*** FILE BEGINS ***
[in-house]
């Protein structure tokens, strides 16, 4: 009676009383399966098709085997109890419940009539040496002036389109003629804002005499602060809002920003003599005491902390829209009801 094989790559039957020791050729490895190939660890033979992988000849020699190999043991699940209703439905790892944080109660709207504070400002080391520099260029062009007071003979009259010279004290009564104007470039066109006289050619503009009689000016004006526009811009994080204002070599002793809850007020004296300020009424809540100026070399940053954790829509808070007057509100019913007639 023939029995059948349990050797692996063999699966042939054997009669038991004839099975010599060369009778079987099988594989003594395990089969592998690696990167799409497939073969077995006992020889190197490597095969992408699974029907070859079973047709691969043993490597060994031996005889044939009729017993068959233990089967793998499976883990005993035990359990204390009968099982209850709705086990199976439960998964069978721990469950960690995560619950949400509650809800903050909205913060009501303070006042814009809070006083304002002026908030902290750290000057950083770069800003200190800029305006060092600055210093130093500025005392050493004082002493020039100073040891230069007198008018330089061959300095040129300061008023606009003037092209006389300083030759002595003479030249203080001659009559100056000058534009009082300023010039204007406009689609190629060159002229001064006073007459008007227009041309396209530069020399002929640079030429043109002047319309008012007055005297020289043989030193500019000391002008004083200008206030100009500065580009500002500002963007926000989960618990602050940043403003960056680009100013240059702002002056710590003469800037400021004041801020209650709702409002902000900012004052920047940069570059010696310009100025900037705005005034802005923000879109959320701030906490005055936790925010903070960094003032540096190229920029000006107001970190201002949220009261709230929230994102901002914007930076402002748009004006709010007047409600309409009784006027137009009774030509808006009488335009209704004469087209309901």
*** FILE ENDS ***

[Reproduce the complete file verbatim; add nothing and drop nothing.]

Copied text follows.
[in-house]
């Protein structure tokens, strides 16, 4: 009676009383399966098709085997109890419940009539040496002036389109003629804002005499602060809002920003003599005491902390829209009801 094989790559039957020791050729490895190939660890033979992988000849020699190999043991699940209703439905790892944080109660709207504070400002080391520099260029062009007071003979009259010279004290009564104007470039066109006289050619503009009689000016004006526009811009994080204002070599002793809850007020004296300020009424809540100026070399940053954790829509808070007057509100019913007639 023939029995059948349990050797692996063999699966042939054997009669038991004839099975010599060369009778079987099988594989003594395990089969592998690696990167799409497939073969077995006992020889190197490597095969992408699974029907070859079973047709691969043993490597060994031996005889044939009729017993068959233990089967793998499976883990005993035990359990204390009968099982209850709705086990199976439960998964069978721990469950960690995560619950949400509650809800903050909205913060009501303070006042814009809070006083304002002026908030902290750290000057950083770069800003200190800029305006060092600055210093130093500025005392050493004082002493020039100073040891230069007198008018330089061959300095040129300061008023606009003037092209006389300083030759002595003479030249203080001659009559100056000058534009009082300023010039204007406009689609190629060159002229001064006073007459008007227009041309396209530069020399002929640079030429043109002047319309008012007055005297020289043989030193500019000391002008004083200008206030100009500065580009500002500002963007926000989960618990602050940043403003960056680009100013240059702002002056710590003469800037400021004041801020209650709702409002902000900012004052920047940069570059010696310009100025900037705005005034802005923000879109959320701030906490005055936790925010903070960094003032540096190229920029000006107001970190201002949220009261709230929230994102901002914007930076402002748009004006709010007047409600309409009784006027137009009774030509808006009488335009209704004469087209309901």